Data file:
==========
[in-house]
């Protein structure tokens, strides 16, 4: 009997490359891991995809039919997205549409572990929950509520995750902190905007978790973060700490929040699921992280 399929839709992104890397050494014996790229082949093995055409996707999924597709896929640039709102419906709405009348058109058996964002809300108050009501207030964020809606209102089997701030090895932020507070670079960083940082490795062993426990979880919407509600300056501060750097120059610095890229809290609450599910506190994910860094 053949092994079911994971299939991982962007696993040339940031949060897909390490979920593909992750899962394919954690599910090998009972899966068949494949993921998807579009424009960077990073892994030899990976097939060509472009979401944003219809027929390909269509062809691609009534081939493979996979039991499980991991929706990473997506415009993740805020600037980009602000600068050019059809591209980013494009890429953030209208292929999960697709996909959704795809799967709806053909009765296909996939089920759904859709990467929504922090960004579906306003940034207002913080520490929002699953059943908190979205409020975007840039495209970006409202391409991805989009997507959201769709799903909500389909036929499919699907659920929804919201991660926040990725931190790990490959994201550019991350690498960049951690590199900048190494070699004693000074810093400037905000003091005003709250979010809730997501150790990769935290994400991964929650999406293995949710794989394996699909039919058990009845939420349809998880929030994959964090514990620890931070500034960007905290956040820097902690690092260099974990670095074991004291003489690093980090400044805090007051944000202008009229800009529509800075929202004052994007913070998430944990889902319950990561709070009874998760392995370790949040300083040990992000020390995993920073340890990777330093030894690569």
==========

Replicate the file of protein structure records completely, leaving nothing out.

[in-house]
């Protein structure tokens, strides 16, 4: 009997490359891991995809039919997205549409572990929950509520995750902190905007978790973060700490929040699921992280 399929839709992104890397050494014996790229082949093995055409996707999924597709896929640039709102419906709405009348058109058996964002809300108050009501207030964020809606209102089997701030090895932020507070670079960083940082490795062993426990979880919407509600300056501060750097120059610095890229809290609450599910506190994910860094 053949092994079911994971299939991982962007696993040339940031949060897909390490979920593909992750899962394919954690599910090998009972899966068949494949993921998807579009424009960077990073892994030899990976097939060509472009979401944003219809027929390909269509062809691609009534081939493979996979039991499980991991929706990473997506415009993740805020600037980009602000600068050019059809591209980013494009890429953030209208292929999960697709996909959704795809799967709806053909009765296909996939089920759904859709990467929504922090960004579906306003940034207002913080520490929002699953059943908190979205409020975007840039495209970006409202391409991805989009997507959201769709799903909500389909036929499919699907659920929804919201991660926040990725931190790990490959994201550019991350690498960049951690590199900048190494070699004693000074810093400037905000003091005003709250979010809730997501150790990769935290994400991964929650999406293995949710794989394996699909039919058990009845939420349809998880929030994959964090514990620890931070500034960007905290956040820097902690690092260099974990670095074991004291003489690093980090400044805090007051944000202008009229800009529509800075929202004052994007913070998430944990889902319950990561709070009874998760392995370790949040300083040990992000020390995993920073340890990777330093030894690569």